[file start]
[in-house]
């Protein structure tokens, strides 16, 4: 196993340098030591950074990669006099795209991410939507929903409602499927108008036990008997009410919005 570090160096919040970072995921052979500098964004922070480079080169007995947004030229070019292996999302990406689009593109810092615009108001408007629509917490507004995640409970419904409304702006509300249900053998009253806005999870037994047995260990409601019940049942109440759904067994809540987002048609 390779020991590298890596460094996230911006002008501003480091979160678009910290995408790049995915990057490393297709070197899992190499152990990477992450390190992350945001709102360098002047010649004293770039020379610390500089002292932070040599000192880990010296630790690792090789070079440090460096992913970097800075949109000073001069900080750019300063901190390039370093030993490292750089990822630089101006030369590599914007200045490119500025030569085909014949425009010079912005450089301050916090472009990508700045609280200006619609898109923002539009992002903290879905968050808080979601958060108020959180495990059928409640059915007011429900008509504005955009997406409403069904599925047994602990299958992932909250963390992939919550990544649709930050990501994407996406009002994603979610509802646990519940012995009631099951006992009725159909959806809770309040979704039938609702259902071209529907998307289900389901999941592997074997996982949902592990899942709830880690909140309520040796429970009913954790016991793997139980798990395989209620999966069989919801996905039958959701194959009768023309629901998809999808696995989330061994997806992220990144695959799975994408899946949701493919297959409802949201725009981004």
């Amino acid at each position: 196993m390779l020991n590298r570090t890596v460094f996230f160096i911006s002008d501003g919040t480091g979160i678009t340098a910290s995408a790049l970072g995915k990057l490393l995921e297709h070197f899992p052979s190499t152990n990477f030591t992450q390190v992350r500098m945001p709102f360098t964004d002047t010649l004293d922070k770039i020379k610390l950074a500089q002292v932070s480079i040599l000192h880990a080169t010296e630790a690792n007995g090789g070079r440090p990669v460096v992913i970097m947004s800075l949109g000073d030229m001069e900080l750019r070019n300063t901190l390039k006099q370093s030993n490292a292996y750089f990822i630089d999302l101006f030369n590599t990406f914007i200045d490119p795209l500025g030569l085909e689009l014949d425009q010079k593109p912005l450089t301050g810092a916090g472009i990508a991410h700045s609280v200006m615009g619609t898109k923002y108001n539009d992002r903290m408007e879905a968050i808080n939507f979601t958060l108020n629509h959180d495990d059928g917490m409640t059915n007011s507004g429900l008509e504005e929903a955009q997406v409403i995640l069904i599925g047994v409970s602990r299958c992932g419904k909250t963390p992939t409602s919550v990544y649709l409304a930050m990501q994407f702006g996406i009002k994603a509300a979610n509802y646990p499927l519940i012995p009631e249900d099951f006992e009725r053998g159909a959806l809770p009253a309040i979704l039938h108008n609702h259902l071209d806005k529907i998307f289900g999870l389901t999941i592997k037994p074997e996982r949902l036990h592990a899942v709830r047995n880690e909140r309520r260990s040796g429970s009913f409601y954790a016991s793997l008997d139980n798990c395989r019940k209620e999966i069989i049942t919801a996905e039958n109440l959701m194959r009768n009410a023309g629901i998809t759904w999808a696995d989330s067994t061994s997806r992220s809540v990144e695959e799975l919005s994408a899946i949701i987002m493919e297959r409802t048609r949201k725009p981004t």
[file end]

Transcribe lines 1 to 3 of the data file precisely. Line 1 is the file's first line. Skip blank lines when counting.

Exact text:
[in-house]
């Protein structure tokens, strides 16, 4: 196993340098030591950074990669006099795209991410939507929903409602499927108008036990008997009410919005 570090160096919040970072995921052979500098964004922070480079080169007995947004030229070019292996999302990406689009593109810092615009108001408007629509917490507004995640409970419904409304702006509300249900053998009253806005999870037994047995260990409601019940049942109440759904067994809540987002048609 390779020991590298890596460094996230911006002008501003480091979160678009910290995408790049995915990057490393297709070197899992190499152990990477992450390190992350945001709102360098002047010649004293770039020379610390500089002292932070040599000192880990010296630790690792090789070079440090460096992913970097800075949109000073001069900080750019300063901190390039370093030993490292750089990822630089101006030369590599914007200045490119500025030569085909014949425009010079912005450089301050916090472009990508700045609280200006619609898109923002539009992002903290879905968050808080979601958060108020959180495990059928409640059915007011429900008509504005955009997406409403069904599925047994602990299958992932909250963390992939919550990544649709930050990501994407996406009002994603979610509802646990519940012995009631099951006992009725159909959806809770309040979704039938609702259902071209529907998307289900389901999941592997074997996982949902592990899942709830880690909140309520040796429970009913954790016991793997139980798990395989209620999966069989919801996905039958959701194959009768023309629901998809999808696995989330061994997806992220990144695959799975994408899946949701493919297959409802949201725009981004």
């Amino acid at each position: 196993m390779l020991n590298r570090t890596v460094f996230f160096i911006s002008d501003g919040t480091g979160i678009t340098a910290s995408a790049l970072g995915k990057l490393l995921e297709h070197f899992p052979s190499t152990n990477f030591t992450q390190v992350r500098m945001p709102f360098t964004d002047t010649l004293d922070k770039i020379k610390l950074a500089q002292v932070s480079i040599l000192h880990a080169t010296e630790a690792n007995g090789g070079r440090p990669v460096v992913i970097m947004s800075l949109g000073d030229m001069e900080l750019r070019n300063t901190l390039k006099q370093s030993n490292a292996y750089f990822i630089d999302l101006f030369n590599t990406f914007i200045d490119p795209l500025g030569l085909e689009l014949d425009q010079k593109p912005l450089t301050g810092a916090g472009i990508a991410h700045s609280v200006m615009g619609t898109k923002y108001n539009d992002r903290m408007e879905a968050i808080n939507f979601t958060l108020n629509h959180d495990d059928g917490m409640t059915n007011s507004g429900l008509e504005e929903a955009q997406v409403i995640l069904i599925g047994v409970s602990r299958c992932g419904k909250t963390p992939t409602s919550v990544y649709l409304a930050m990501q994407f702006g996406i009002k994603a509300a979610n509802y646990p499927l519940i012995p009631e249900d099951f006992e009725r053998g159909a959806l809770p009253a309040i979704l039938h108008n609702h259902l071209d806005k529907i998307f289900g999870l389901t999941i592997k037994p074997e996982r949902l036990h592990a899942v709830r047995n880690e909140r309520r260990s040796g429970s009913f409601y954790a016991s793997l008997d139980n798990c395989r019940k209620e999966i069989i049942t919801a996905e039958n109440l959701m194959r009768n009410a023309g629901i998809t759904w999808a696995d989330s067994t061994s997806r992220s809540v990144e695959e799975l919005s994408a899946i949701i987002m493919e297959r409802t048609r949201k725009p981004t």